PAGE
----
|Demolition and construction wastes||Lumber, pipes, brick, masonry, and other construction materials from razed buildings and other structures||Demolition sites to be used for new buildings, projects, expressways|
|Special wastes||Hazardous solids and liquids; explosives, pathological wastes, radioactive materials||Households, hotels, hospitals, institutions, stores, industries – this waste needs processing before it is disposed off|
|Sewage treatment residue||Solids from screening, grit chambers, septic tanks, biological processes||Sewage treatment plants, septic tanks – this waste is disposed off in landfills|
Once the type of waste generated by the population in the locality is identified, the waste is to be segregated. Segregation of waste is important because the different types of waste need different types of treatment and processing. The mixed waste become impossible to process and is very dangerous for the environment.
According to the Australian National Waste Report (2016), in 2014-15 Australia produced about 64 million tonnes of waste, which is equivalent to 2.7 tonnes of waste per capita. Almost 60% of this was recycled.
The waste per capita is classified in the report as follows:
The area identified is the educational institutional area and hence the waste generated is mainly :
On the basis of the data provided by the Australia National report, the waste generated is calculated as follows:
Table 1: Waste generated for the Area
|Waste (in Kgs)|
|For the given population||1,48,508||1,02,750||24,934||2,76,192|
The waste can be segregated on the various basis. The waste can be
The term ‘resource recovery’ is used to represent the sum of recycling and energy recovery. ‘Waste generation’ is used to represent the sum of disposal and resource recovery.
In the above classification of waste –
Table 2: Detailed segregation of waste for Area
|Waste (in Kgs)|
|Paper & Cardboard||Plastics||Glass|
|For the given population||1,48,508||61,102||29,318||12,330||24,934||2,76,192|
The processing of the waste will differ according to the waste generated
For the waste generated and segregated in the above covered area the following collection process is planned:
Processing of the waste is the activity that is performed to reduce the negative impact of the waste on the environment and extract resource out of the waste. The processing varies with the type of the waste generated. The various activities that need to be carried out on the said waste collected include:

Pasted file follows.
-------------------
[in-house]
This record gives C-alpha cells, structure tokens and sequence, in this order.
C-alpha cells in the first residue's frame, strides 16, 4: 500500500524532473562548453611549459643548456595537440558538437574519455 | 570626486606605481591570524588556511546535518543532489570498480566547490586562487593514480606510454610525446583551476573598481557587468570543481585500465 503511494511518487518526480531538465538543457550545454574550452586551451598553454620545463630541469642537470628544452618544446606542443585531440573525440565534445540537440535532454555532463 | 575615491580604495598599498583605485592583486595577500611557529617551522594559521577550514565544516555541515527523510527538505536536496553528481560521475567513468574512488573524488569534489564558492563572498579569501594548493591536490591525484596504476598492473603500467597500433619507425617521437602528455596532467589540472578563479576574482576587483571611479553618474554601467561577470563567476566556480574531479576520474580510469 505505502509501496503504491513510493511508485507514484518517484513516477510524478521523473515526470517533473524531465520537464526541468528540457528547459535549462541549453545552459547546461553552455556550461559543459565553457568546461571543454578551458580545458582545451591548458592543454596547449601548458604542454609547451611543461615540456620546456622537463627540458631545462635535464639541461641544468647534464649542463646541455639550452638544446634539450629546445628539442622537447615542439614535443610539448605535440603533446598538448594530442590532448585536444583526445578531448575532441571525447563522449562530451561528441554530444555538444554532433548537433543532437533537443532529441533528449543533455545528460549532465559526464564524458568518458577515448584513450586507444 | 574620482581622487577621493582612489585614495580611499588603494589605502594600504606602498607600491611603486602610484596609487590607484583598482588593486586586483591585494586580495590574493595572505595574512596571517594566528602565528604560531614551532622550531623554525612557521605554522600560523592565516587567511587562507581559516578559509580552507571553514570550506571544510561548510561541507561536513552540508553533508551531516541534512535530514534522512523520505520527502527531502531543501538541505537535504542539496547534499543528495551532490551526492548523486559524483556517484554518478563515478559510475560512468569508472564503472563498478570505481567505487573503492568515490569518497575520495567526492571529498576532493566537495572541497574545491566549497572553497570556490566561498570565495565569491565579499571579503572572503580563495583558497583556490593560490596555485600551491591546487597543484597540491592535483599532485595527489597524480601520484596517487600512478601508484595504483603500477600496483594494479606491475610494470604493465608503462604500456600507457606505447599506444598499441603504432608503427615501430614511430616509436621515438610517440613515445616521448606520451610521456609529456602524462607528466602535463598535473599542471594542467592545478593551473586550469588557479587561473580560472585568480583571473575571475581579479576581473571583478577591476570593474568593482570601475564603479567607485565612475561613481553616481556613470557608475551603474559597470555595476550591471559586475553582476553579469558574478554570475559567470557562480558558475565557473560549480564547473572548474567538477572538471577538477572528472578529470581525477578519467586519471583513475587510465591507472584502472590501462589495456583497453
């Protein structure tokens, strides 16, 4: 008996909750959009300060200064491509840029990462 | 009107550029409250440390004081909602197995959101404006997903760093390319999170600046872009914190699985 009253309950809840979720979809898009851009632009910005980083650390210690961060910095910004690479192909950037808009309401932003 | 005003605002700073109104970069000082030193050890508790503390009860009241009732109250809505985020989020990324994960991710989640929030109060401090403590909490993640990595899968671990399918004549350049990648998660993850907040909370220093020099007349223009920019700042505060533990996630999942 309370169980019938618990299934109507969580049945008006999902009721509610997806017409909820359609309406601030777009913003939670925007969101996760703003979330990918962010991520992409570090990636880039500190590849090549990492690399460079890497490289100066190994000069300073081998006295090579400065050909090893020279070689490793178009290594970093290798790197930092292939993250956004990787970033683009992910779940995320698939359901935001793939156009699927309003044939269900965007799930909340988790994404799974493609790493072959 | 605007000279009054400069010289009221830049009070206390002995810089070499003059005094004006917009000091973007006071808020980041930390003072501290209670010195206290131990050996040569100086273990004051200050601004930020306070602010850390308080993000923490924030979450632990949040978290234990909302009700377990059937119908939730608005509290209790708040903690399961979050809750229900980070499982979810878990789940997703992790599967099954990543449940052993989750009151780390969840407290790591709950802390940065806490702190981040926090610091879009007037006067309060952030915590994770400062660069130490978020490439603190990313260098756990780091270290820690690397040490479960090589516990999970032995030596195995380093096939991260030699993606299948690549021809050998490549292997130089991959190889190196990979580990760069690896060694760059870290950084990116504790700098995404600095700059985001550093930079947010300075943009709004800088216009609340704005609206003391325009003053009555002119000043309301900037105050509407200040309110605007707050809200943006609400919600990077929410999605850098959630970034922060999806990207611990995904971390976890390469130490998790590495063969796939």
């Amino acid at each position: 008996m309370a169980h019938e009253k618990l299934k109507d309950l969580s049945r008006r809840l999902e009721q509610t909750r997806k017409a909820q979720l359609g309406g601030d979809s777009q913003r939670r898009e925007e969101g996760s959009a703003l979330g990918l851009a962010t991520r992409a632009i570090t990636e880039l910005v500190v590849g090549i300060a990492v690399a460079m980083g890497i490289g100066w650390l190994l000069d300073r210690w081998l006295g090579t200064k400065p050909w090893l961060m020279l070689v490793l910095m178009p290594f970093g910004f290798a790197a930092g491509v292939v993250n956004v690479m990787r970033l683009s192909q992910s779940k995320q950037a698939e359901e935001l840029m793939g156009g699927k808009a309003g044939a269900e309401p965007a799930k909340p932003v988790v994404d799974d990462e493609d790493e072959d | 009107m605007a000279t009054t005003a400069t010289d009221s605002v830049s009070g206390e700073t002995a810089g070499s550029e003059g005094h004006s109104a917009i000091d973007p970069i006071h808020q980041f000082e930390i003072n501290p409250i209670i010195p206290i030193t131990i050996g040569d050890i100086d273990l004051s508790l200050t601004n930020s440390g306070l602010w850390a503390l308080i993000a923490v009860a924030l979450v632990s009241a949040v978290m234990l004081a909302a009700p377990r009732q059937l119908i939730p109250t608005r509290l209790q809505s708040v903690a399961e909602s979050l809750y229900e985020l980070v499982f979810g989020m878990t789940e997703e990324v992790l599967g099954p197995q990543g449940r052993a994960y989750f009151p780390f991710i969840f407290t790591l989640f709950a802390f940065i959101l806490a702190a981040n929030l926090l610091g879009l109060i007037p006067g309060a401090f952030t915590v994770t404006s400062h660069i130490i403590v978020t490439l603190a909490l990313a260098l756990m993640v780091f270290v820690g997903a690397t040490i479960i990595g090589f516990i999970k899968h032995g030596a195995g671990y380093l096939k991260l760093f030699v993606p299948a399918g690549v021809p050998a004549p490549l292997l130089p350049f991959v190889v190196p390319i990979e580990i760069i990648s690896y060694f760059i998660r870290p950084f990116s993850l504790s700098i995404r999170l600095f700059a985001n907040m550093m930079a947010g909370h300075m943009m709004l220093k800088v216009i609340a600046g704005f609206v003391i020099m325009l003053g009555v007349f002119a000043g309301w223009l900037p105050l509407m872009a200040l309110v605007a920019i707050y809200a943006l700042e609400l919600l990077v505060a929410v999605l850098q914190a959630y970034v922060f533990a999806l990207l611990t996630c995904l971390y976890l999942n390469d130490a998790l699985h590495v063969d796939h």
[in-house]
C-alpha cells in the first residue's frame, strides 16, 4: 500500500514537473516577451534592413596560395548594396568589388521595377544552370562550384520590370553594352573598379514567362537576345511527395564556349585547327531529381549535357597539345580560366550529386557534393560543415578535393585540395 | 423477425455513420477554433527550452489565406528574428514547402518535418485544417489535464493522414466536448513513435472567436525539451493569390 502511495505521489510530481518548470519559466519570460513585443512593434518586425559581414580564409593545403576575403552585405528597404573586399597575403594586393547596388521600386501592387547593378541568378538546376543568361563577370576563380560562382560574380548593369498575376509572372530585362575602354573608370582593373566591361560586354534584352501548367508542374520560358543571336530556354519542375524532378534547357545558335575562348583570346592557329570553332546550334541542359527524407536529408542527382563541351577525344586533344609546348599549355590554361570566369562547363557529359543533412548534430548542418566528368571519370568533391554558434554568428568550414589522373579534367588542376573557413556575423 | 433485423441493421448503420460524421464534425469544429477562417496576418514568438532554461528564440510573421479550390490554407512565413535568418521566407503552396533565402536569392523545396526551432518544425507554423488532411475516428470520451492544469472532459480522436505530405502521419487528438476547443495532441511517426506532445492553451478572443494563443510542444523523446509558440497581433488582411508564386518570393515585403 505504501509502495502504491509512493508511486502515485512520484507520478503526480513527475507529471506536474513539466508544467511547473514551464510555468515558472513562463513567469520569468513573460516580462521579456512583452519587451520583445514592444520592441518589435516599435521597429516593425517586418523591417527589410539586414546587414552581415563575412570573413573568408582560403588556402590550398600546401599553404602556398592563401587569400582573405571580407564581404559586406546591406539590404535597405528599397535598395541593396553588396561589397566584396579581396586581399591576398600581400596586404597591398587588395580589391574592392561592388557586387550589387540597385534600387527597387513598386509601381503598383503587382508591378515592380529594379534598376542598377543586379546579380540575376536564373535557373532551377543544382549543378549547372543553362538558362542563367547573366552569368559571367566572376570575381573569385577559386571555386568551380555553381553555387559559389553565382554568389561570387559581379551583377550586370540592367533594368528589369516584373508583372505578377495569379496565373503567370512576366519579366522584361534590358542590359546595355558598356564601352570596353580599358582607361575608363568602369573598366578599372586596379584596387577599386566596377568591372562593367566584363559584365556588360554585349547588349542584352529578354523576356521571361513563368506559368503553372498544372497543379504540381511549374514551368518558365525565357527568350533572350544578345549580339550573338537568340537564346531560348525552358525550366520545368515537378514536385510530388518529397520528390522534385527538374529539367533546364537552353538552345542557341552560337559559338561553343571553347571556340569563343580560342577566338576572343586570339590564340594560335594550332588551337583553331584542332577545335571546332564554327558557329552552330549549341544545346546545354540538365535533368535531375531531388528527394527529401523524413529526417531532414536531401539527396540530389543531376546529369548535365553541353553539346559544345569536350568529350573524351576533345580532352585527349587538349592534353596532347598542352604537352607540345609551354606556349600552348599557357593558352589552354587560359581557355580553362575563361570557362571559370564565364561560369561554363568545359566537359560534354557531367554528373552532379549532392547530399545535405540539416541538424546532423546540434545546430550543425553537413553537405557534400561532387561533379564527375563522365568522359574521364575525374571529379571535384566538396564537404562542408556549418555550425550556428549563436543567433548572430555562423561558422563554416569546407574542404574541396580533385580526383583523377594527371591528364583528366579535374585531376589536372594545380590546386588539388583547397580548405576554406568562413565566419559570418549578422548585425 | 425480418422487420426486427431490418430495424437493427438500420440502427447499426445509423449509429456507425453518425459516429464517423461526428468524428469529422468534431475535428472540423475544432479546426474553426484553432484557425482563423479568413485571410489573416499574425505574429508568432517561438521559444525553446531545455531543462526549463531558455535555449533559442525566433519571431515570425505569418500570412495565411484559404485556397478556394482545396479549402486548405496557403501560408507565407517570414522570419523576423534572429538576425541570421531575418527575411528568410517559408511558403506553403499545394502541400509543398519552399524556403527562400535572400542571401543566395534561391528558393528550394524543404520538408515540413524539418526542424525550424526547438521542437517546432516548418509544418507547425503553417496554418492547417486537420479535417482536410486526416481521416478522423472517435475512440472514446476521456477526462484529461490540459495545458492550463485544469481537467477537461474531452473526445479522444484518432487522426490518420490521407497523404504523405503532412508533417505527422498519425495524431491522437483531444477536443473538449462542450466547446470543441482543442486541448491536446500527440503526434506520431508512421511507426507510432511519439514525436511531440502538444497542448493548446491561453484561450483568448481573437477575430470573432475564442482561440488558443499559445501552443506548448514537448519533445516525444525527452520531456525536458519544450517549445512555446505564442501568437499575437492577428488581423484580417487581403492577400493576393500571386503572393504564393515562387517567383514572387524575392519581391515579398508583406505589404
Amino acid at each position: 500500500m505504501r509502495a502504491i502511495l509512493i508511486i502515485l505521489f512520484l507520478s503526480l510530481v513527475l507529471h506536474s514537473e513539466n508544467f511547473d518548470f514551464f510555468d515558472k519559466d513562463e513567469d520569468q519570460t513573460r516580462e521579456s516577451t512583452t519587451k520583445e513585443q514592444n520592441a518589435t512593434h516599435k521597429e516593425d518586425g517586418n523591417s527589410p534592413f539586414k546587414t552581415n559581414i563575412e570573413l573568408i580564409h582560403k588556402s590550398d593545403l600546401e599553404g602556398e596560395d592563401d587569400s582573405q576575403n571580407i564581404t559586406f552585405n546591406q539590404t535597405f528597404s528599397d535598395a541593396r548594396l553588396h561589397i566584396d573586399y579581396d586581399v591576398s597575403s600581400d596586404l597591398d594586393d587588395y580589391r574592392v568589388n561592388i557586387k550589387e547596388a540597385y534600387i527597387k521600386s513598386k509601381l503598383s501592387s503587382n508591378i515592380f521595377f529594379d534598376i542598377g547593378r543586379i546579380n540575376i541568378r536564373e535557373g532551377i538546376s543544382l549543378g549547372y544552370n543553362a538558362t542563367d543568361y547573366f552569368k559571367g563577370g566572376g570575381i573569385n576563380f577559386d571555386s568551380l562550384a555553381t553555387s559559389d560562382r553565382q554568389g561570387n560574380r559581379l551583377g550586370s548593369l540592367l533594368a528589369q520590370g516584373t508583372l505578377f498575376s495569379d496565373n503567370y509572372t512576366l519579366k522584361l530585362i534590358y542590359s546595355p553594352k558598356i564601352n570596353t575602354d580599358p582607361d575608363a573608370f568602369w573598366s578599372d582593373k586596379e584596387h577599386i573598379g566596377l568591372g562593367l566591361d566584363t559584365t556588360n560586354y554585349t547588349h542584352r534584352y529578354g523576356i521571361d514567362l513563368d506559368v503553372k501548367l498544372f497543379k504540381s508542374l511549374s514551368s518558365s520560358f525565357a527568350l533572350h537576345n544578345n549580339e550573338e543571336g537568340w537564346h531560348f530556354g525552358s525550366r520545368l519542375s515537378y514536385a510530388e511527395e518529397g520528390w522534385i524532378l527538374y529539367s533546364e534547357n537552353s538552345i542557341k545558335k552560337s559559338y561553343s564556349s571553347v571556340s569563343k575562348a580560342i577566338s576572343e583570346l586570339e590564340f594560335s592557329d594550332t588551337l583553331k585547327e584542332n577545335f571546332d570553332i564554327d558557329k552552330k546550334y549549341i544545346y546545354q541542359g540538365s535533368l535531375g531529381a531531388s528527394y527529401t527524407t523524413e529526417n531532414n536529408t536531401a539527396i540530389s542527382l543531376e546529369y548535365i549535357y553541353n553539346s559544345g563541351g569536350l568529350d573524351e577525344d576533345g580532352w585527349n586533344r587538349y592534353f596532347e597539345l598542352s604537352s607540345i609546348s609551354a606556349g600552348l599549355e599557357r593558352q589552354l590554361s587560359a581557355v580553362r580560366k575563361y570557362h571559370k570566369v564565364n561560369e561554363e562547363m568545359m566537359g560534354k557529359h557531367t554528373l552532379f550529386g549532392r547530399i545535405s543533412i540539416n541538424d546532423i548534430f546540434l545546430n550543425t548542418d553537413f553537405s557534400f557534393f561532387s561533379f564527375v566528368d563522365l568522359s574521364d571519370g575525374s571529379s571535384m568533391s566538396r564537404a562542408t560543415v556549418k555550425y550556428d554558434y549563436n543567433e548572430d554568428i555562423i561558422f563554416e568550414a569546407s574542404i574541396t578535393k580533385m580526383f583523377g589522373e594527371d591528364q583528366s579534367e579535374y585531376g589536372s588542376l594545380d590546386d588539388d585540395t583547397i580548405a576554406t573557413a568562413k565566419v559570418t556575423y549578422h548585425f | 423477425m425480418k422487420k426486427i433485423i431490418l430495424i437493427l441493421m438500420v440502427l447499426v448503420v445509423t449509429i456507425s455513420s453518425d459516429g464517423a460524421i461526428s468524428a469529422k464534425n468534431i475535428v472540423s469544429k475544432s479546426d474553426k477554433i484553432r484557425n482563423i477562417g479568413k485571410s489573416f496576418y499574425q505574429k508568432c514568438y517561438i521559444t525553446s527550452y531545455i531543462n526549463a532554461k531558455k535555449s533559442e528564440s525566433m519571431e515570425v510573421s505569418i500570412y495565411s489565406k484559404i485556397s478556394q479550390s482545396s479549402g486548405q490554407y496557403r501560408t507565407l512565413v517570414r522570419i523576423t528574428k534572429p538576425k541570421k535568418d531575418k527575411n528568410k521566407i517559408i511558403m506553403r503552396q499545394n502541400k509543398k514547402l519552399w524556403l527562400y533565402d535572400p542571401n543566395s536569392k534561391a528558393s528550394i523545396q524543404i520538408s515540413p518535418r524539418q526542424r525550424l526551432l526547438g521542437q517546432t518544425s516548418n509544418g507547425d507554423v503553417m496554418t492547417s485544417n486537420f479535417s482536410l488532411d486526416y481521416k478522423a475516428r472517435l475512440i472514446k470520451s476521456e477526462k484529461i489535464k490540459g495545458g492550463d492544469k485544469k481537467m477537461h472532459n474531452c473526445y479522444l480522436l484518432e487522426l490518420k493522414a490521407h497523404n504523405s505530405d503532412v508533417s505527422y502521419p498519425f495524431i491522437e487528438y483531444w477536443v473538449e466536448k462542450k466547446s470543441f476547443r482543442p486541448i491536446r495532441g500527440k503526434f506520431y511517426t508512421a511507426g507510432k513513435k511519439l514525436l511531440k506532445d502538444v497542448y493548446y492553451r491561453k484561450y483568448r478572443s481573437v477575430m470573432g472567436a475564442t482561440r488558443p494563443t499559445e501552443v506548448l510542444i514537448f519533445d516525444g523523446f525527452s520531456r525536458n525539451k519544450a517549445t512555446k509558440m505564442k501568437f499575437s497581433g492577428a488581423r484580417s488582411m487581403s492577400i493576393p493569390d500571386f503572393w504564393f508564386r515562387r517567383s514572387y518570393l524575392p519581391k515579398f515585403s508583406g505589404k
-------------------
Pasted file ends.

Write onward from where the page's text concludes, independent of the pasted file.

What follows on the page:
Volume Reduction (%)= (Vi-Vf / Vf )×100 And the compaction ratio of the waste is Compaction ratio = Vi / Vf where Vi = volume of waste before compaction, m3 and Vf = volume of waste after compaction, m3.
The processing centre will require the following:
Since the area covered is small and the quantity of garbage generated is less, it is not feasible to set up a different waste recycling plants and it is mo=re beneficial to sell the segregated dry waste to the recycling houses.
The processing of the waste requires the following resources:
Table 3: Cost of resources required
|No of households (Average 4)||69|
|Item/Product||NO of units||Price/Unit||Total Cost|
|Supplies and other materials||10000 p.a.||10,000|
The garbage collection price per house is $50 / annum
The recovery from the project will be as follows:
|Revenue||Quanity (kgs)||Rate (per 100 kg)||Per Annum (in $)|
|Collection revenue (per household)||3450|
|Sales of Cardboard/paper||223||171||381.33|
|Sale of plastic||107||375||401.25|
|Sale of Glass||45||30||13.5|
|Sale of compost generated (100 kgs of compost is made from 150 kgs of organic waste)||99,005||4 per kg||3,96,020|
It can be observed from the above calculations that the costs of the waste management facility is recovered in the first year itself and in the following years the facility will be self sustainable and even generate significant profit to the community.
The excess of resources generated from the processing of the waste can be even used to hire a larger location for segregating the waste. Also after discussing with larger localities the waste processing facility can be dedicatedly planned to address to the needs of the place.
The Australia national Waste Report 2016 also shows that the recovery from the waste is substantial if the right process are utilised.
Disposal of waste in the right way is not only the need of the environment and nature but is also a very good resource. It is observed everywhere than whenever the waste is segregated and managed effectively it results in generation of more resources than the waste generated. source of energy. The researches show that the waste industry currently recycles around half of the waste generated in Australia. The remainder – residuals from recycling and mixed putrescible wastes – is land filled. However, it cannot be ignored that there are challenges to both the ways:
• Recycling – The recycling industry comprises three segments construction materials; organics; and discarded packaging. The major waste generated in the area under consideration is the paper/cardboard waste and other rubbish. This waste can be easily recycled. However segregation and transportation of the waste to the recycling sites is major concern. The sites require large space and are generally established in the suburbs. The transportation time and cost is high which makes it difficult for all the waste to reach the recycling locations.